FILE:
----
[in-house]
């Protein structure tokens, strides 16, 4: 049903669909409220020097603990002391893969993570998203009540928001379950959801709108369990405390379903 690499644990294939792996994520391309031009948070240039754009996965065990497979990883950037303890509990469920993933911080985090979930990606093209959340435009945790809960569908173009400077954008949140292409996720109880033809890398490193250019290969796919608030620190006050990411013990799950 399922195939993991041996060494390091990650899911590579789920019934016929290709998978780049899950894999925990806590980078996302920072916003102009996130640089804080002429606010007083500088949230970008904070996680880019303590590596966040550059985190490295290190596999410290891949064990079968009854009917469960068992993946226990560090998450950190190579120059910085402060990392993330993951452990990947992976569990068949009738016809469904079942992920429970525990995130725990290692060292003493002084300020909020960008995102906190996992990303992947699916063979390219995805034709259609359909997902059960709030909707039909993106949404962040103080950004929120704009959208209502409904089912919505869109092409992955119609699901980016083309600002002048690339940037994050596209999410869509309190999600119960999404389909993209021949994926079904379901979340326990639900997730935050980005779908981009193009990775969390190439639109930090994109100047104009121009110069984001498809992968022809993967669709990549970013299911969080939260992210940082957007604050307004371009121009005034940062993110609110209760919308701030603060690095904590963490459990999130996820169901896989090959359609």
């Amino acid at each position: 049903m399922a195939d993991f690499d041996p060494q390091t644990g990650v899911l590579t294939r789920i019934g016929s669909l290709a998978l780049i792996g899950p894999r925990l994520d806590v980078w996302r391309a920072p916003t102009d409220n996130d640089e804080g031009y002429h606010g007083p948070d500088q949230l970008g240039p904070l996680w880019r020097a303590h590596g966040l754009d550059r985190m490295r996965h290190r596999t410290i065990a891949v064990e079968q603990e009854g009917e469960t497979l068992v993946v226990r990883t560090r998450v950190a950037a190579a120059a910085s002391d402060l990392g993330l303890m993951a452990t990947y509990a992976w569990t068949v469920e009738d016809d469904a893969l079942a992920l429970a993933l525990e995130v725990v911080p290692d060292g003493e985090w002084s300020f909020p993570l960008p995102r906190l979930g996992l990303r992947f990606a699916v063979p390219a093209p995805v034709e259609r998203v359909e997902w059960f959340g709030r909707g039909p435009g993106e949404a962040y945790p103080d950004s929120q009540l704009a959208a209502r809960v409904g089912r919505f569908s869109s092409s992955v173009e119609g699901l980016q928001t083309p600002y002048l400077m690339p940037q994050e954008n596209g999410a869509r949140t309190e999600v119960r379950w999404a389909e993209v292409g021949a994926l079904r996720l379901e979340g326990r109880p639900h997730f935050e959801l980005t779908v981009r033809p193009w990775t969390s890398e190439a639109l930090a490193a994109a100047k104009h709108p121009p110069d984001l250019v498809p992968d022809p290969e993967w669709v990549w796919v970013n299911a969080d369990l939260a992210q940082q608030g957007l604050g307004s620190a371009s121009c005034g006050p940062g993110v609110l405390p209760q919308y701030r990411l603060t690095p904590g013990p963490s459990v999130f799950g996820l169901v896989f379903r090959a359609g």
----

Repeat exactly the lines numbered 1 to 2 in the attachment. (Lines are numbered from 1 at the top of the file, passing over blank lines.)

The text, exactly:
[in-house]
């Protein structure tokens, strides 16, 4: 049903669909409220020097603990002391893969993570998203009540928001379950959801709108369990405390379903 690499644990294939792996994520391309031009948070240039754009996965065990497979990883950037303890509990469920993933911080985090979930990606093209959340435009945790809960569908173009400077954008949140292409996720109880033809890398490193250019290969796919608030620190006050990411013990799950 399922195939993991041996060494390091990650899911590579789920019934016929290709998978780049899950894999925990806590980078996302920072916003102009996130640089804080002429606010007083500088949230970008904070996680880019303590590596966040550059985190490295290190596999410290891949064990079968009854009917469960068992993946226990560090998450950190190579120059910085402060990392993330993951452990990947992976569990068949009738016809469904079942992920429970525990995130725990290692060292003493002084300020909020960008995102906190996992990303992947699916063979390219995805034709259609359909997902059960709030909707039909993106949404962040103080950004929120704009959208209502409904089912919505869109092409992955119609699901980016083309600002002048690339940037994050596209999410869509309190999600119960999404389909993209021949994926079904379901979340326990639900997730935050980005779908981009193009990775969390190439639109930090994109100047104009121009110069984001498809992968022809993967669709990549970013299911969080939260992210940082957007604050307004371009121009005034940062993110609110209760919308701030603060690095904590963490459990999130996820169901896989090959359609």